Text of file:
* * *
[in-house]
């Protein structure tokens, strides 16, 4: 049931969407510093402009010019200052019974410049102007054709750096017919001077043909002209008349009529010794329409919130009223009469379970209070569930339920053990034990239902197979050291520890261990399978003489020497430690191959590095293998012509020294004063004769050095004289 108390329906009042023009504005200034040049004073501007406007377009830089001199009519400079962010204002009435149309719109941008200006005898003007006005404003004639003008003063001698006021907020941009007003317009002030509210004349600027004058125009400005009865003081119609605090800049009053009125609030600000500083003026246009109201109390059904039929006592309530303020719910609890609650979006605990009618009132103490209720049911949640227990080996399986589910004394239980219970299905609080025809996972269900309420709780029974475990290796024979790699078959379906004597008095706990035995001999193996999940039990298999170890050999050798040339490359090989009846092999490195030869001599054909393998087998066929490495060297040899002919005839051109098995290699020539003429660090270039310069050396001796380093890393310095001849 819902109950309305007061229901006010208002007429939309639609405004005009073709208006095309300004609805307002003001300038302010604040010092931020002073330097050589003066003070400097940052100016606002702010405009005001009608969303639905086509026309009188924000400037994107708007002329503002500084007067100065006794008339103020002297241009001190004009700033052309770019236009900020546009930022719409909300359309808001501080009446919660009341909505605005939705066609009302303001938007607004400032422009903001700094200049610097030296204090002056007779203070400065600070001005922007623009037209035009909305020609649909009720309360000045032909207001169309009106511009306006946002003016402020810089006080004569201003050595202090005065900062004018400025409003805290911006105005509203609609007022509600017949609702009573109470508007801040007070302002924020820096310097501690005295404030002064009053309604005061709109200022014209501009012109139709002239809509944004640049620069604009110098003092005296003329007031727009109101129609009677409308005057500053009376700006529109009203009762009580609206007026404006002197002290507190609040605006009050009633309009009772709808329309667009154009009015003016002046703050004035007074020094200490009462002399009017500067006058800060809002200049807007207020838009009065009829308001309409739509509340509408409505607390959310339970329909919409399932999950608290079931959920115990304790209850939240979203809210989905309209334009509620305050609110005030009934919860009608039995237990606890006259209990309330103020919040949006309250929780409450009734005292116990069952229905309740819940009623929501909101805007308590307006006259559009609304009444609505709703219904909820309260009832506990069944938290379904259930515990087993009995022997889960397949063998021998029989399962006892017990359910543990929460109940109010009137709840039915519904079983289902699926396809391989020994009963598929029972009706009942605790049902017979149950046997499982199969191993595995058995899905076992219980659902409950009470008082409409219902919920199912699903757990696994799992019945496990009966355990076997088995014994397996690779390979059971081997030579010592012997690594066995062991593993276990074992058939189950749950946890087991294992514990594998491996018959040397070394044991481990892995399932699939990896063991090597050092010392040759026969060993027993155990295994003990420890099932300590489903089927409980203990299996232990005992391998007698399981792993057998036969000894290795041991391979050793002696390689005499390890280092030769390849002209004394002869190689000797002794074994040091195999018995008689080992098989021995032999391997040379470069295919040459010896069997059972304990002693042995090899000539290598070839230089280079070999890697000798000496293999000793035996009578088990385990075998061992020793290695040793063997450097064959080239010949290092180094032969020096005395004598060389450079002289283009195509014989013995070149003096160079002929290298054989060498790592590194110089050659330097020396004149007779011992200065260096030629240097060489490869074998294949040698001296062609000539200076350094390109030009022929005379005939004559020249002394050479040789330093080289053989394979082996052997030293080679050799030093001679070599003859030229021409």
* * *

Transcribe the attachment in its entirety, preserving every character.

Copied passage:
[in-house]
């Protein structure tokens, strides 16, 4: 049931969407510093402009010019200052019974410049102007054709750096017919001077043909002209008349009529010794329409919130009223009469379970209070569930339920053990034990239902197979050291520890261990399978003489020497430690191959590095293998012509020294004063004769050095004289 108390329906009042023009504005200034040049004073501007406007377009830089001199009519400079962010204002009435149309719109941008200006005898003007006005404003004639003008003063001698006021907020941009007003317009002030509210004349600027004058125009400005009865003081119609605090800049009053009125609030600000500083003026246009109201109390059904039929006592309530303020719910609890609650979006605990009618009132103490209720049911949640227990080996399986589910004394239980219970299905609080025809996972269900309420709780029974475990290796024979790699078959379906004597008095706990035995001999193996999940039990298999170890050999050798040339490359090989009846092999490195030869001599054909393998087998066929490495060297040899002919005839051109098995290699020539003429660090270039310069050396001796380093890393310095001849 819902109950309305007061229901006010208002007429939309639609405004005009073709208006095309300004609805307002003001300038302010604040010092931020002073330097050589003066003070400097940052100016606002702010405009005001009608969303639905086509026309009188924000400037994107708007002329503002500084007067100065006794008339103020002297241009001190004009700033052309770019236009900020546009930022719409909300359309808001501080009446919660009341909505605005939705066609009302303001938007607004400032422009903001700094200049610097030296204090002056007779203070400065600070001005922007623009037209035009909305020609649909009720309360000045032909207001169309009106511009306006946002003016402020810089006080004569201003050595202090005065900062004018400025409003805290911006105005509203609609007022509600017949609702009573109470508007801040007070302002924020820096310097501690005295404030002064009053309604005061709109200022014209501009012109139709002239809509944004640049620069604009110098003092005296003329007031727009109101129609009677409308005057500053009376700006529109009203009762009580609206007026404006002197002290507190609040605006009050009633309009009772709808329309667009154009009015003016002046703050004035007074020094200490009462002399009017500067006058800060809002200049807007207020838009009065009829308001309409739509509340509408409505607390959310339970329909919409399932999950608290079931959920115990304790209850939240979203809210989905309209334009509620305050609110005030009934919860009608039995237990606890006259209990309330103020919040949006309250929780409450009734005292116990069952229905309740819940009623929501909101805007308590307006006259559009609304009444609505709703219904909820309260009832506990069944938290379904259930515990087993009995022997889960397949063998021998029989399962006892017990359910543990929460109940109010009137709840039915519904079983289902699926396809391989020994009963598929029972009706009942605790049902017979149950046997499982199969191993595995058995899905076992219980659902409950009470008082409409219902919920199912699903757990696994799992019945496990009966355990076997088995014994397996690779390979059971081997030579010592012997690594066995062991593993276990074992058939189950749950946890087991294992514990594998491996018959040397070394044991481990892995399932699939990896063991090597050092010392040759026969060993027993155990295994003990420890099932300590489903089927409980203990299996232990005992391998007698399981792993057998036969000894290795041991391979050793002696390689005499390890280092030769390849002209004394002869190689000797002794074994040091195999018995008689080992098989021995032999391997040379470069295919040459010896069997059972304990002693042995090899000539290598070839230089280079070999890697000798000496293999000793035996009578088990385990075998061992020793290695040793063997450097064959080239010949290092180094032969020096005395004598060389450079002289283009195509014989013995070149003096160079002929290298054989060498790592590194110089050659330097020396004149007779011992200065260096030629240097060489490869074998294949040698001296062609000539200076350094390109030009022929005379005939004559020249002394050479040789330093080289053989394979082996052997030293080679050799030093001679070599003859030229021409």